Dual credit gives graduate two reasons to celebrate

Rachel Logsdon completes her high school diploma and college degree simultaneously – with a little help from Ivy Tech Community College

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It sounds like the beginning of a brain teaser: “How is it possible for someone to graduate from high school and college at the same time?” There’s no trick, however – other than a little hard work. Just ask Rachel Logsdon.

Logsdon spent her freshman year of high school as a traditional student, then she was homeschooled for a year. Upon entering her junior year, she was ready for a change. Logsdon considered returning to the high school she had attended previously, but her mother suggested another option: Ivy Tech Community College dual credit courses. Dual credit allows students to earn high school and college credit simultaneously. Logsdon met with advisors at Ivy Tech who pointed her toward a general studies program that also satisfied the requirements for her to earn a high school diploma.

“I wasn’t sure I wanted to continue homeschooling,” says Logsdon. “When we found out I could take dual credit courses and graduate with my associate degree at the same time, it seemed like a good idea.”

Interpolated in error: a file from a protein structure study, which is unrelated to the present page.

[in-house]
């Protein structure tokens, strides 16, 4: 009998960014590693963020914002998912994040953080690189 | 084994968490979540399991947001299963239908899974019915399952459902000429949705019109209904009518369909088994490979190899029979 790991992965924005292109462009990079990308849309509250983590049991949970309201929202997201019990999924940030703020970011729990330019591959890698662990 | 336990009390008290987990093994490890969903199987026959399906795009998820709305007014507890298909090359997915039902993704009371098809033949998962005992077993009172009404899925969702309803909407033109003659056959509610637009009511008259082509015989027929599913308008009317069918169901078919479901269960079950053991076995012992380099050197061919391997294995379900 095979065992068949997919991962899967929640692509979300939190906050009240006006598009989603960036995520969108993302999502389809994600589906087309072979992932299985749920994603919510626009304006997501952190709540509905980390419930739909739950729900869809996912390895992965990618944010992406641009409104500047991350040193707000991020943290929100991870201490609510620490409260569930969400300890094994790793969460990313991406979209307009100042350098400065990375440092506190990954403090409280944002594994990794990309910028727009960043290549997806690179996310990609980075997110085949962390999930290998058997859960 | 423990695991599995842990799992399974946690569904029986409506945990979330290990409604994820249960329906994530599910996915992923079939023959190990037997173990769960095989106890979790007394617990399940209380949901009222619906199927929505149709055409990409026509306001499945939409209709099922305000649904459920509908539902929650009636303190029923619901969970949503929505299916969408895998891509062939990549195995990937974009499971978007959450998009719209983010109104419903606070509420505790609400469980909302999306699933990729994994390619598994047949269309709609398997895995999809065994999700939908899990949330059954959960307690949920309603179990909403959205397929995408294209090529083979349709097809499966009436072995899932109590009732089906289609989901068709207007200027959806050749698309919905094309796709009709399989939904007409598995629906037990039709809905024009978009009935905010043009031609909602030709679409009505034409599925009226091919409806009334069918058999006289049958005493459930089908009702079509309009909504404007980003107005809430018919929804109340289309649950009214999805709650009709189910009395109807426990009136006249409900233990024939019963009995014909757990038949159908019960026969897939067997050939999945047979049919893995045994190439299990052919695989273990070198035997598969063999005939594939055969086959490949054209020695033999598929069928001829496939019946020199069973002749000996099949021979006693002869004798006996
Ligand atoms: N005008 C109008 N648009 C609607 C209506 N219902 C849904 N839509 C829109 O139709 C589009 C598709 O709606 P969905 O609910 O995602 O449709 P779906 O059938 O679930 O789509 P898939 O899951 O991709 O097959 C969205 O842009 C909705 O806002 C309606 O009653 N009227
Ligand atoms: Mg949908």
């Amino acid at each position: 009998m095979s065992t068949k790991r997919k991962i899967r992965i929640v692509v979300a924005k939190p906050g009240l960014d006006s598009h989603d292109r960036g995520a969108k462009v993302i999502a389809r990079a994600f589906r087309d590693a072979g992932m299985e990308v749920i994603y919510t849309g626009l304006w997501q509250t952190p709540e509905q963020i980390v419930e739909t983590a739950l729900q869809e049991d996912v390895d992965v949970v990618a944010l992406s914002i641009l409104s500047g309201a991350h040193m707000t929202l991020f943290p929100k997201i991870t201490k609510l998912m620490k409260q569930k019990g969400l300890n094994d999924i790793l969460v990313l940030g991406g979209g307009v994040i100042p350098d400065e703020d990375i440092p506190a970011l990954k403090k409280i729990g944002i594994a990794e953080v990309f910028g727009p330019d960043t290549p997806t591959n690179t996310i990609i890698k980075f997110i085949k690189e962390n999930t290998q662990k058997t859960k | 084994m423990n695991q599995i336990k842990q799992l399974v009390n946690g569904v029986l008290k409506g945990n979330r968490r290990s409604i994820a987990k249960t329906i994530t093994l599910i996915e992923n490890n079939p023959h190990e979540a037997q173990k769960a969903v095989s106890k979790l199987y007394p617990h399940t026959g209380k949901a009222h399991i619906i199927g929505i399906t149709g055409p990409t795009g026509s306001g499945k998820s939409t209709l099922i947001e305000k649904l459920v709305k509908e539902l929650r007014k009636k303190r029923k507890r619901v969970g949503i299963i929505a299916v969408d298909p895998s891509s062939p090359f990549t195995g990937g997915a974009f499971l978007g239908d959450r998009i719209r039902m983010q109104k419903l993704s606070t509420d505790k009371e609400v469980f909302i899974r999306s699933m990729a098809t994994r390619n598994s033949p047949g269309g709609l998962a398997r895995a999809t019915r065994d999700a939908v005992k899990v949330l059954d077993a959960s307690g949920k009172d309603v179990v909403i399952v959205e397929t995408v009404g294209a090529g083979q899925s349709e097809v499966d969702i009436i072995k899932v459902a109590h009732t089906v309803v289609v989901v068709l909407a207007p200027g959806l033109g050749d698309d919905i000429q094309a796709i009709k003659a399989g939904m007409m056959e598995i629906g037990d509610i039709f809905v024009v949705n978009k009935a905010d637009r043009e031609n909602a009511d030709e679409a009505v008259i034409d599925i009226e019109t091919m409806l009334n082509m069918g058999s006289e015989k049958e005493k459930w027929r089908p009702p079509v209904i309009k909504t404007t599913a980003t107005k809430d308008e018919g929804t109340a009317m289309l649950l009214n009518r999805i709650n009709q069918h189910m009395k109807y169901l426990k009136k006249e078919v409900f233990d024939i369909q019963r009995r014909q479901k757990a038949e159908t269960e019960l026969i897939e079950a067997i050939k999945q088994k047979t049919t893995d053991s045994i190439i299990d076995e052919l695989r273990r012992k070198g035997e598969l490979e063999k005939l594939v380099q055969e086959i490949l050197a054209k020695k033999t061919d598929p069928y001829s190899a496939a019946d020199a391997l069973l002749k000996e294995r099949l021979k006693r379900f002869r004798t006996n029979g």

Logsdon says the idea was a little intimidating at first, but her mother helped her anticipate what she would encounter in the college environment. In addition, Logsdon found that her age really wasn’t an issue with her professors and other students – primarily because they often didn’t discover it until halfway through the semester. Even then, she wasn’t treated any differently.

“College is much more laid back,” she adds, “and I’ve had the opportunity to learn from some great professors.”

Logsdon also credits the advisors at Ivy Tech for assisting her in understanding the requirements for earning a degree. For example, they helped her determine what classes she needed and make the switch from being a dual credit student to a degree-seeking student, a necessary step toward receiving her associate degree. Thanks to their help, she will complete her degree in August. She then plans to transfer, pursue a bachelor’s degree in animal science, and eventually go to veterinary school.

Altogether, she doesn’t mind serving as a unique example of how it is possible to graduate from high school and college simultaneously.

“There’s really no downside to getting extra college credit,” she says.
“As long as you can learn to manage your time well and force yourself
to study, anyone can do it.”

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